China’s reopening stirs Southeast Asia durian export competition

Competition in exporting durian to China is rising between long-time player Thailand and newbies Vietnam and the Philippines as the world’s largest market for the fruit reopens after Covid.

In the southern province of Tien Giang, Nguyen Van Dong has invested VND800 million ($33,649) in growing 200 durian trees that are expected to fruit from next year.

The 50-year-old used to grow rice and jackfruit on the land, but with their prices plunging four years ago and failing to recover, he decided to chop them off and replace them with durian, and hopes to increase his income 10-fold.

Growing durian has become the latest trend in southern Vietnam following the rise in the price of the fruit, especially after China began to allow its official import from Vietnam last September.

The country planned to have 75,000 ha under durian by 2030, but the figure has already exceeded 80,000 ha and is growing, and this has alarmed the Ministry of Agriculture and Rural Development.

Last year durian exports were worth nearly $400 million, including $300 to China.

But to put it in perspective, China’s total imports of the fruit were worth $4.2 billion, a seven-fold increase from 2017, according to its customs.

Thailand, the first and biggest fresh durian exporter to China, has been working to increase output in response to this growing demand.

In 2021 its exports to China grew 68% to 875,000 tonnes. It harvested 1.29 million tons that year, 30% higher than in 2019.

Nikkei newspaper quoted an unnamed official at the Thai embassy in Beijing as saying: “China’s imports are already high, but per capita consumption is expected to grow further. Thai farmers are highly motivated to expand production.”

But the new competition from Vietnam seems to be of concern to Thailand.

Vietnam’s farmers have an advantage because they could afford to pick their durian for export later than their Thai counterparts since shipments take less time to reach China, SCMP quoted Thai academic and agriculture specialist Sakda Sinives as saying.

“Even without any clear difference in terms of taste ... the riper fruit from Vietnam will slowly get higher prices, while the price of durian from Thailand will fall.”

Besides, Vietnam will not be Thailand’s only competitor after the Philippines recently became the third country to get approval to export durian to China.

The Philippine News Agency quoted a local agriculture official as saying durian exports to China are expected to be worth $150 million in the first year and create 10,000 direct and indirect jobs.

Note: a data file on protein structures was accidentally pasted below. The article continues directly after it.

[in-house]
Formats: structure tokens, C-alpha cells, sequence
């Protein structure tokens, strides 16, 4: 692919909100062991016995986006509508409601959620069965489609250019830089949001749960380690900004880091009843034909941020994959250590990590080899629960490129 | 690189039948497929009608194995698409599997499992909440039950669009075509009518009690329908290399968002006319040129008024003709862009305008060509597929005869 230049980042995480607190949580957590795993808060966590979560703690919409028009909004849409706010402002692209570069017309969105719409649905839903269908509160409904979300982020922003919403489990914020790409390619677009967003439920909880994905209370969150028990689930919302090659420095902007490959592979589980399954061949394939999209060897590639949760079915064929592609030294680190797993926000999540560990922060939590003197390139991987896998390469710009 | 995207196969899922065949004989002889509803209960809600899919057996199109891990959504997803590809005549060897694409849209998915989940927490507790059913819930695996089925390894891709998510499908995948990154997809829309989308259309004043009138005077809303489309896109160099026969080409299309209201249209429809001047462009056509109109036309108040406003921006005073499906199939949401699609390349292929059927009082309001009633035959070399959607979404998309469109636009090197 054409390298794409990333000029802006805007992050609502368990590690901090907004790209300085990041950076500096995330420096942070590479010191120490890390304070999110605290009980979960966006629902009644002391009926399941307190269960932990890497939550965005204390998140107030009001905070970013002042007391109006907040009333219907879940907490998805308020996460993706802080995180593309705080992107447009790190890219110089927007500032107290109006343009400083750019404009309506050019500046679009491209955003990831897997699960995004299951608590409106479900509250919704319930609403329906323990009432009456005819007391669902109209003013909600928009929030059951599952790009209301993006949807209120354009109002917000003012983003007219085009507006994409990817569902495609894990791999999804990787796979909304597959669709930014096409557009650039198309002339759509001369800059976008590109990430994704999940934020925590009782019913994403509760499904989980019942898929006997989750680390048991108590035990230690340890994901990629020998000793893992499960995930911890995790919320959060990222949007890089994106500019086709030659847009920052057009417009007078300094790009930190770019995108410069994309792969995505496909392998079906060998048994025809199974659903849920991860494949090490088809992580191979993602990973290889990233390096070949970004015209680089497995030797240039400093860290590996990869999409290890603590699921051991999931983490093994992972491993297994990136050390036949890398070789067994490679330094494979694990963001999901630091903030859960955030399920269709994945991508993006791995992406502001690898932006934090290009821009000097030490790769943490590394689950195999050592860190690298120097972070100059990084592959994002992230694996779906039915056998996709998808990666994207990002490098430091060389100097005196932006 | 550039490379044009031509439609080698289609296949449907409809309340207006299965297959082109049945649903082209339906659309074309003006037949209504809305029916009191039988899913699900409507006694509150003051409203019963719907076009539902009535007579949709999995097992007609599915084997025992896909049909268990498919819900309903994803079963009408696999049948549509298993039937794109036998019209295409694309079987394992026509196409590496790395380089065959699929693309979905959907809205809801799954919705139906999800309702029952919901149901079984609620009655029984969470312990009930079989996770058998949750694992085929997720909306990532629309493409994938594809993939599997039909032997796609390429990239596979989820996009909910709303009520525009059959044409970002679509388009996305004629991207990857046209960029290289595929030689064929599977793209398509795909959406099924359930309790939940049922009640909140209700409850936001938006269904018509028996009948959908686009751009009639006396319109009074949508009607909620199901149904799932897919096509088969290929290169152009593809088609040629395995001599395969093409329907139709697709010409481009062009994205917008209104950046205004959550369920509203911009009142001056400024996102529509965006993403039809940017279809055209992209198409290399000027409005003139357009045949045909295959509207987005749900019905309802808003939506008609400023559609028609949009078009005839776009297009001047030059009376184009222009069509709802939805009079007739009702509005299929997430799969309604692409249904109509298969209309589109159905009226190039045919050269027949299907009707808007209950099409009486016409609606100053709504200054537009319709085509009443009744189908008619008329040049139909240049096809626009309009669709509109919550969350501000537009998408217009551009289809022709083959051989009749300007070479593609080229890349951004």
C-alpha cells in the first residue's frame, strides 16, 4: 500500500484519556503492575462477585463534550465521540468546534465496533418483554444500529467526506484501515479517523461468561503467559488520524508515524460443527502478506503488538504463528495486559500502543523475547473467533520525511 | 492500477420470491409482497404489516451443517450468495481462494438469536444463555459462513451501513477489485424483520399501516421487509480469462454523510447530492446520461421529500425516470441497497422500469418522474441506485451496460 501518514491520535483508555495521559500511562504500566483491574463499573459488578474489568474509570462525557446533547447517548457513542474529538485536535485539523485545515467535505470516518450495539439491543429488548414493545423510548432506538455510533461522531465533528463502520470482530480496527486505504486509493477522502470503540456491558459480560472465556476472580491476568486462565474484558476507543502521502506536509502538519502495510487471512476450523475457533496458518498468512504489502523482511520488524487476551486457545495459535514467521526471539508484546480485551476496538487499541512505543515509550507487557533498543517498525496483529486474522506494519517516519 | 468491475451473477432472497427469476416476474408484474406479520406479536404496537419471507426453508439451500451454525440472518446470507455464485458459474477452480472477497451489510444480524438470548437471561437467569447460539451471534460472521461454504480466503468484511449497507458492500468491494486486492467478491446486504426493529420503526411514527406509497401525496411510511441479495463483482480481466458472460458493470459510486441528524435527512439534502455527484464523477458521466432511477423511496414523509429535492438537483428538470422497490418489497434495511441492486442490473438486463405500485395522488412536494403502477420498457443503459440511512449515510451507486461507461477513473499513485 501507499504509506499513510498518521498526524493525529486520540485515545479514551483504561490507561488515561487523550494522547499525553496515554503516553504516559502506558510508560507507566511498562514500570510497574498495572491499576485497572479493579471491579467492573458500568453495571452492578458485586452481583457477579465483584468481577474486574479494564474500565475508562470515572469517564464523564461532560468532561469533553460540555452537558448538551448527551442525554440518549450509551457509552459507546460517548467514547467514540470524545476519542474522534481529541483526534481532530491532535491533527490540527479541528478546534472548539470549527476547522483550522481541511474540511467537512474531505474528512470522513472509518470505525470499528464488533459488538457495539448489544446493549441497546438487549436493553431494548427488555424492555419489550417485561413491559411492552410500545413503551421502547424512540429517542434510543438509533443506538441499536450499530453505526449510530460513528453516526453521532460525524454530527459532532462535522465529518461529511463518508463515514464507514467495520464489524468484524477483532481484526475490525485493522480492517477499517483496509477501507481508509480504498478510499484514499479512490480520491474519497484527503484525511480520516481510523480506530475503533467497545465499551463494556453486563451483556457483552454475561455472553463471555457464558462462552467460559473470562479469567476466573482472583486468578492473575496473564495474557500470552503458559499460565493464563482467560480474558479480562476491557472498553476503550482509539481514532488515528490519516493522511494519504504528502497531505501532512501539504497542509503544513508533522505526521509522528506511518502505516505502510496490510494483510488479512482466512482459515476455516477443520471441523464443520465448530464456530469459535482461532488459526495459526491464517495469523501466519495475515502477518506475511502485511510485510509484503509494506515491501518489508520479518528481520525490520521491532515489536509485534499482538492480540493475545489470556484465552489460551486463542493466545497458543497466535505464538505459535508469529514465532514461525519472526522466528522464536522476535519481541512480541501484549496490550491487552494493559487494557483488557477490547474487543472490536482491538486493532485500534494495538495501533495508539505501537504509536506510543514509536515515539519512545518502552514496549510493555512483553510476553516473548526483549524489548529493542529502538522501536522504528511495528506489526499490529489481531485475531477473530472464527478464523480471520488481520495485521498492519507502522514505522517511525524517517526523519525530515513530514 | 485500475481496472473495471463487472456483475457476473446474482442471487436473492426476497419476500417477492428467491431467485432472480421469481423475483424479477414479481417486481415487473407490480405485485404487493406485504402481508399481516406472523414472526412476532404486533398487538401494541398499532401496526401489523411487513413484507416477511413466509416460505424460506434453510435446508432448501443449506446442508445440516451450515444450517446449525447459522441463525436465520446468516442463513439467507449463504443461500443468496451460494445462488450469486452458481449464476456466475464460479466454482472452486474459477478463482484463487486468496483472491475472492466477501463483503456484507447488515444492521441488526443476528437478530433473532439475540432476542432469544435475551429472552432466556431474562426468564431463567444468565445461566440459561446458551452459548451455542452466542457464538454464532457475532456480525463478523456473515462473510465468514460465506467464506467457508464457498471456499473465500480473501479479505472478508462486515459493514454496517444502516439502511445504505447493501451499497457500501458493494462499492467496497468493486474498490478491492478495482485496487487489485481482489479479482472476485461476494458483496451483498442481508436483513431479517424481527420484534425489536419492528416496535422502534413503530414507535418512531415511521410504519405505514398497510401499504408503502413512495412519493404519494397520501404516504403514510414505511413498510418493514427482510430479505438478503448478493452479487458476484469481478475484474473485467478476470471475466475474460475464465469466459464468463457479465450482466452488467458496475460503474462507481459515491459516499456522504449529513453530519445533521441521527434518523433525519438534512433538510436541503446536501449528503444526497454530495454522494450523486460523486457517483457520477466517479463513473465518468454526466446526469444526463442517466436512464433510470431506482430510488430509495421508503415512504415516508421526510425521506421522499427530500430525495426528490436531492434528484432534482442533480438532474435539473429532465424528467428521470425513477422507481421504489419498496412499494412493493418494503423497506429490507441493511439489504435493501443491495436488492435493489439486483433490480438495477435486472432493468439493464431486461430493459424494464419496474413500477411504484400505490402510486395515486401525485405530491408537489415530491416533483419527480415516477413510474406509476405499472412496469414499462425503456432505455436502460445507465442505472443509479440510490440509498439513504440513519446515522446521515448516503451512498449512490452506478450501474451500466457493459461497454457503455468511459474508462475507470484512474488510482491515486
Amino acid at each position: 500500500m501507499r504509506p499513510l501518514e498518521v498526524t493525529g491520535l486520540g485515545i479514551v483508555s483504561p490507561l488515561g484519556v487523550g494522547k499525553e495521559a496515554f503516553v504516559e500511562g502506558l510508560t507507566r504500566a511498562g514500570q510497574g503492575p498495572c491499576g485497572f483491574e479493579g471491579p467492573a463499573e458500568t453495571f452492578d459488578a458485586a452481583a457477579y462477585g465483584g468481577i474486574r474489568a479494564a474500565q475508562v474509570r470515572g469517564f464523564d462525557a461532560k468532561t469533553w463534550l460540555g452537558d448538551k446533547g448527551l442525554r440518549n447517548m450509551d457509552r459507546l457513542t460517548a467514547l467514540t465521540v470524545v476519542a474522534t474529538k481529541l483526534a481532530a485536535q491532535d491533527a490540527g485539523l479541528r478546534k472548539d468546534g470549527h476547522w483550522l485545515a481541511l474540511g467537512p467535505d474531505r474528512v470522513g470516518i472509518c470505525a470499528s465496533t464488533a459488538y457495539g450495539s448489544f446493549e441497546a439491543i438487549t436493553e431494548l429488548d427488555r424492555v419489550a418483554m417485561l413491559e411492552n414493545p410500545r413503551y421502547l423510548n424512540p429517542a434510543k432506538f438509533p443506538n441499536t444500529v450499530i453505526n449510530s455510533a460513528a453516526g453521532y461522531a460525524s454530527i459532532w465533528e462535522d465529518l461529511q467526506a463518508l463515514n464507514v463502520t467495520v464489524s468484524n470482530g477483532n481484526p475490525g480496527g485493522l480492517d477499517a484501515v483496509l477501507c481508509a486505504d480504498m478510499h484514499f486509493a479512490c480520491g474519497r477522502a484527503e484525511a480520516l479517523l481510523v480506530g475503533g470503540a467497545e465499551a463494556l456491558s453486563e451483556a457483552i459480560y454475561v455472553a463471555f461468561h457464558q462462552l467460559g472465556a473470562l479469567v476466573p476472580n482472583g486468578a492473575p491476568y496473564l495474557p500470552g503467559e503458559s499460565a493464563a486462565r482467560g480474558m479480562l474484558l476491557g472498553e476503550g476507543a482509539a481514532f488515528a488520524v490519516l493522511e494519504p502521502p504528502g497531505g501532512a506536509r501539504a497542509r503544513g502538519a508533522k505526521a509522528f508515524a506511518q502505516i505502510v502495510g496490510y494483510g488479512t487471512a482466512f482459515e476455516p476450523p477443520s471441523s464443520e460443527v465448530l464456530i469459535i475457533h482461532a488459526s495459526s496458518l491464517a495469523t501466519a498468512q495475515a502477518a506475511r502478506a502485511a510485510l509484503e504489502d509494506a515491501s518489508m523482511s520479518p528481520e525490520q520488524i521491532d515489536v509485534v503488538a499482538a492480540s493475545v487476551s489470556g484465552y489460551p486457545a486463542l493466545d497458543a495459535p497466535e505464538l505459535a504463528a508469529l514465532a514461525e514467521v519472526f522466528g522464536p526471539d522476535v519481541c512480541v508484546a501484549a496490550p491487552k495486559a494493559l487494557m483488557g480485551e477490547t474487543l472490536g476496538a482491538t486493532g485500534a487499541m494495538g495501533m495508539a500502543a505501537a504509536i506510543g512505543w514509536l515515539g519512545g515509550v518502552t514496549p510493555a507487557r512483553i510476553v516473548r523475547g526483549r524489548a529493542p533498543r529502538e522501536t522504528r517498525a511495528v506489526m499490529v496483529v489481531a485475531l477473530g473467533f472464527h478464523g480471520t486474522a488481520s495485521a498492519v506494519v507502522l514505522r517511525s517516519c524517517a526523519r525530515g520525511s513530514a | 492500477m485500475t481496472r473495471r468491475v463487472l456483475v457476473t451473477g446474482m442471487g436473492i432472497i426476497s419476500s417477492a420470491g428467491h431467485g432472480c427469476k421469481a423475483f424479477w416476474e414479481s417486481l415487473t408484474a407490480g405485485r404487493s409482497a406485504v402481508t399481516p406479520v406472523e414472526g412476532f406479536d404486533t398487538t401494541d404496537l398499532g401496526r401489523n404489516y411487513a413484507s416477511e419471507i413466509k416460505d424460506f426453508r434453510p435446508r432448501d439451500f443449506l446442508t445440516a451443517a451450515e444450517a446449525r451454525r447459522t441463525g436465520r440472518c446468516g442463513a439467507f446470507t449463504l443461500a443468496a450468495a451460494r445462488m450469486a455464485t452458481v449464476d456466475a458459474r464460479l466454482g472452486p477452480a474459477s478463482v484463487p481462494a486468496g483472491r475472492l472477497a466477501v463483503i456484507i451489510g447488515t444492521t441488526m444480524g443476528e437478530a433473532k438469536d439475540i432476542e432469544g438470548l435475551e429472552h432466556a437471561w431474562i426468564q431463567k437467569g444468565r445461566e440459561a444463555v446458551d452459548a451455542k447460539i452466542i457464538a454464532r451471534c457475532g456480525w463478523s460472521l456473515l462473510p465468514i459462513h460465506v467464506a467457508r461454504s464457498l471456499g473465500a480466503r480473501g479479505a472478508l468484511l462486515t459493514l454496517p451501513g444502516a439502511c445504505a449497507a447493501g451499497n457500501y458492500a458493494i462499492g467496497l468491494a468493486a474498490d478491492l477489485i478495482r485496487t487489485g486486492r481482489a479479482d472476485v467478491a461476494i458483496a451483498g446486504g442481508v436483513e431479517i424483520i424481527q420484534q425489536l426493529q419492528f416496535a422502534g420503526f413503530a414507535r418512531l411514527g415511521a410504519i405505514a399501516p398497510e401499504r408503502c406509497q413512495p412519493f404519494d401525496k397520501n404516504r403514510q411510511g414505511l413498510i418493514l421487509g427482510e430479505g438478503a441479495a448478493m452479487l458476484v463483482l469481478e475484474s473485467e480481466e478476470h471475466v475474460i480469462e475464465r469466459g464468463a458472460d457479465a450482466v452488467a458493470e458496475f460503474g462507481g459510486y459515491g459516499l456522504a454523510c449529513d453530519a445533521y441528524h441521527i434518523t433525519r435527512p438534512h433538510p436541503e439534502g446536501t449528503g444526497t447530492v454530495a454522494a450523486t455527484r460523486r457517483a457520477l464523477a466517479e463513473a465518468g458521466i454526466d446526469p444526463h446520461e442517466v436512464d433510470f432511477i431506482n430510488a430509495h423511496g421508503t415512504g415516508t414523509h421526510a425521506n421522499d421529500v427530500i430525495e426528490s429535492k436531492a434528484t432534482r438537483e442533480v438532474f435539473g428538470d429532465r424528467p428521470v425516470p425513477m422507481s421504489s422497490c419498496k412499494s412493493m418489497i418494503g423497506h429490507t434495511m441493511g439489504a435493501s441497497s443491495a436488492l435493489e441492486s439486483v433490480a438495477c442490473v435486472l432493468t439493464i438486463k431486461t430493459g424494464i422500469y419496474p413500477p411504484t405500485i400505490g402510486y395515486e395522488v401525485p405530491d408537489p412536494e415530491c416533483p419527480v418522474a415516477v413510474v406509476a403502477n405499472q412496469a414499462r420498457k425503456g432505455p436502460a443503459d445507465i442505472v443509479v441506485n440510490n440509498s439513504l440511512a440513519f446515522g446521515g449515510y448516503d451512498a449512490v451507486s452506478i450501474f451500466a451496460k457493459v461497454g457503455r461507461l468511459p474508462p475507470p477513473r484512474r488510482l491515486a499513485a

The country plans to export 7,500 tons to China in March.

Malaysia, which grows the “best durian in the world,” Musang King, is also seeking to meet Chinese hunger for the fruit.

The Malaysia International Durian Industry Development Association is eyeing increased exports of the fruit and related products to China through better branding and quality control.

Its chairman, Fang Ming, had said in December that while Malaysia boasts the world’s best durian, exports are affected by its lack of a streamlined process, causing it to lose market share in China.

“Although Musang King has the best taste, it is facing tough competition from Thailand and Vietnam, and maybe other markets in the future,” New Straits Times quoted him as saying.

Malaysia is the world’s second largest exporter of durian after Thailand, and China accounts for 79% of its frozen durian exports.

In November Malaysia’s PLS Plantations Bhd signed a deal with a Chinese agri-product distributor to export durian.

It hopes to achieve 30% annual growth in exports in the next three years, and plans to distribute the fruit in China’s most populous cities and provinces like Beijing, Shanghai, Guangzhou, and Shenzhen.

With ASEAN and China being each other’s biggest trade partners last year with a total of $975 billion, it is expected that more Southeast Asian countries will eye durian exports.

Quality vs quantity

Though it took four years for Vietnam to negotiate the durian trade protocol with China, it has lots to do to strengthen its farming and distribution to meet the latter’s quality requirements.

“Our exports need to meet Chinese consumers’ standards and we need to respect their desires and regulations,” To Ngoc Son, deputy head of the Asia and Africa division at the Ministry of Industry and Trade, said.

“That is how we can ensure a sustainable export channel to this market.”

However, quality does not seem to be the top priority for Vietnamese farmers, who are instead seeking to increase export volumes by growing more.

In the last three years the area under durian in Tien Giang Province has expanded by 21% to 17,600 ha. Neighboring localities such as Can Tho City and Hau Giang Province have been witnessing a similar trend, with thousands of hectares added in recent years.

Farmers say durian prices have tripled in Tien Giang since the end of 2021 to VND75,000 per kilogram now.

Durian is said to be the most profitable export fruit fetching VND1-2 billion per hectare, higher than other popular items such as dragon fruit and green skin pomelo.

As farmers chop down coffee, pepper and rice crops to farm durian despite warnings that unsuitable soil would hit yields and quality, the agriculture ministry has recently issued a warning to slow down the expansion.

“The reckless surge in durian farming could lead to oversupply,” it said in a statement targeted at farmers in the south and Central Highlands.

It also called on local authorities to make plans to cope with the loss of rice paddies and apprise farmers about which areas are suitable for growing durian.